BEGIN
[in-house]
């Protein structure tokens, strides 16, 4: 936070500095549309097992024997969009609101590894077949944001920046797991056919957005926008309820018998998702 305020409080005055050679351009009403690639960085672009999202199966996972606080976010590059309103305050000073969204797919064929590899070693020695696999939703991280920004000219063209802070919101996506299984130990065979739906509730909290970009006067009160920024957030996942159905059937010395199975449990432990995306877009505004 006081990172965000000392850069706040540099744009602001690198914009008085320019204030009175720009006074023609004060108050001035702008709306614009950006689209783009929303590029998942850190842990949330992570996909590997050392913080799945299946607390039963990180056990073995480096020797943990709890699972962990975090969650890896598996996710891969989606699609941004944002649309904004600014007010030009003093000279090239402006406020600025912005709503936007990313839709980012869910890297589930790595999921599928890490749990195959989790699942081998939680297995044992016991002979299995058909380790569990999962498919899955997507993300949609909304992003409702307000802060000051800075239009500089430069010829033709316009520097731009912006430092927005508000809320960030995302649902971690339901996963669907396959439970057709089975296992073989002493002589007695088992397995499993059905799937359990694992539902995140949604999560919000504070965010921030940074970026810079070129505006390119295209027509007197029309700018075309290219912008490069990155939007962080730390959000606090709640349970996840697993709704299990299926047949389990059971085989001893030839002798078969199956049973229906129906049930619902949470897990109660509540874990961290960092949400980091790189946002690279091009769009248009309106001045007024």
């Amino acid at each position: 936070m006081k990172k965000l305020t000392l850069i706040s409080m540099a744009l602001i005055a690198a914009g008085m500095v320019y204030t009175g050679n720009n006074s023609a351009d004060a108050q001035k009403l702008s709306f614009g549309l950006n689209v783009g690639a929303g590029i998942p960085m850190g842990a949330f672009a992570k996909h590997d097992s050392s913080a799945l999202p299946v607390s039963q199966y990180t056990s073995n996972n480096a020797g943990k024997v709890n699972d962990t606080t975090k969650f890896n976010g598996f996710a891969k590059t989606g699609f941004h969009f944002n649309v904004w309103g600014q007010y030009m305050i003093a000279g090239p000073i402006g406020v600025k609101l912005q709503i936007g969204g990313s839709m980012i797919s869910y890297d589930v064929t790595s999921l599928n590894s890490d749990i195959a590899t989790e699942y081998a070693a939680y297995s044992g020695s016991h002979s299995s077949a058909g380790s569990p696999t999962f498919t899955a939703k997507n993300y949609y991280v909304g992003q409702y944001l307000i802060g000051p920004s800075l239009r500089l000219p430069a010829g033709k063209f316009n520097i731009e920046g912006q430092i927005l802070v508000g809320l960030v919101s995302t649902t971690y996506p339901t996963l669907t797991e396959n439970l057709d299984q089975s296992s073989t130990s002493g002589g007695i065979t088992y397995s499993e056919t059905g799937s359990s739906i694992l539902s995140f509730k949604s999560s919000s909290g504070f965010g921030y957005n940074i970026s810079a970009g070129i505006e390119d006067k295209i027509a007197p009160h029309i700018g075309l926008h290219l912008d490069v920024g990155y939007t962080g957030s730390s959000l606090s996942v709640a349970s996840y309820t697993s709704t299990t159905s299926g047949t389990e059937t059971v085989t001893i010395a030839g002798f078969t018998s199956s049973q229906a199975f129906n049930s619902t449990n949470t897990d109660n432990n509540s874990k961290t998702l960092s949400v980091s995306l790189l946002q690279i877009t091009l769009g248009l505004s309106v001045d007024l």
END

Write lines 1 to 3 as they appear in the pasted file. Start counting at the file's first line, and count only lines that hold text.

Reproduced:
[in-house]
């Protein structure tokens, strides 16, 4: 936070500095549309097992024997969009609101590894077949944001920046797991056919957005926008309820018998998702 305020409080005055050679351009009403690639960085672009999202199966996972606080976010590059309103305050000073969204797919064929590899070693020695696999939703991280920004000219063209802070919101996506299984130990065979739906509730909290970009006067009160920024957030996942159905059937010395199975449990432990995306877009505004 006081990172965000000392850069706040540099744009602001690198914009008085320019204030009175720009006074023609004060108050001035702008709306614009950006689209783009929303590029998942850190842990949330992570996909590997050392913080799945299946607390039963990180056990073995480096020797943990709890699972962990975090969650890896598996996710891969989606699609941004944002649309904004600014007010030009003093000279090239402006406020600025912005709503936007990313839709980012869910890297589930790595999921599928890490749990195959989790699942081998939680297995044992016991002979299995058909380790569990999962498919899955997507993300949609909304992003409702307000802060000051800075239009500089430069010829033709316009520097731009912006430092927005508000809320960030995302649902971690339901996963669907396959439970057709089975296992073989002493002589007695088992397995499993059905799937359990694992539902995140949604999560919000504070965010921030940074970026810079070129505006390119295209027509007197029309700018075309290219912008490069990155939007962080730390959000606090709640349970996840697993709704299990299926047949389990059971085989001893030839002798078969199956049973229906129906049930619902949470897990109660509540874990961290960092949400980091790189946002690279091009769009248009309106001045007024």
């Amino acid at each position: 936070m006081k990172k965000l305020t000392l850069i706040s409080m540099a744009l602001i005055a690198a914009g008085m500095v320019y204030t009175g050679n720009n006074s023609a351009d004060a108050q001035k009403l702008s709306f614009g549309l950006n689209v783009g690639a929303g590029i998942p960085m850190g842990a949330f672009a992570k996909h590997d097992s050392s913080a799945l999202p299946v607390s039963q199966y990180t056990s073995n996972n480096a020797g943990k024997v709890n699972d962990t606080t975090k969650f890896n976010g598996f996710a891969k590059t989606g699609f941004h969009f944002n649309v904004w309103g600014q007010y030009m305050i003093a000279g090239p000073i402006g406020v600025k609101l912005q709503i936007g969204g990313s839709m980012i797919s869910y890297d589930v064929t790595s999921l599928n590894s890490d749990i195959a590899t989790e699942y081998a070693a939680y297995s044992g020695s016991h002979s299995s077949a058909g380790s569990p696999t999962f498919t899955a939703k997507n993300y949609y991280v909304g992003q409702y944001l307000i802060g000051p920004s800075l239009r500089l000219p430069a010829g033709k063209f316009n520097i731009e920046g912006q430092i927005l802070v508000g809320l960030v919101s995302t649902t971690y996506p339901t996963l669907t797991e396959n439970l057709d299984q089975s296992s073989t130990s002493g002589g007695i065979t088992y397995s499993e056919t059905g799937s359990s739906i694992l539902s995140f509730k949604s999560s919000s909290g504070f965010g921030y957005n940074i970026s810079a970009g070129i505006e390119d006067k295209i027509a007197p009160h029309i700018g075309l926008h290219l912008d490069v920024g990155y939007t962080g957030s730390s959000l606090s996942v709640a349970s996840y309820t697993s709704t299990t159905s299926g047949t389990e059937t059971v085989t001893i010395a030839g002798f078969t018998s199956s049973q229906a199975f129906n049930s619902t449990n949470t897990d109660n432990n509540s874990k961290t998702l960092s949400v980091s995306l790189l946002q690279i877009t091009l769009g248009l505004s309106v001045d007024l």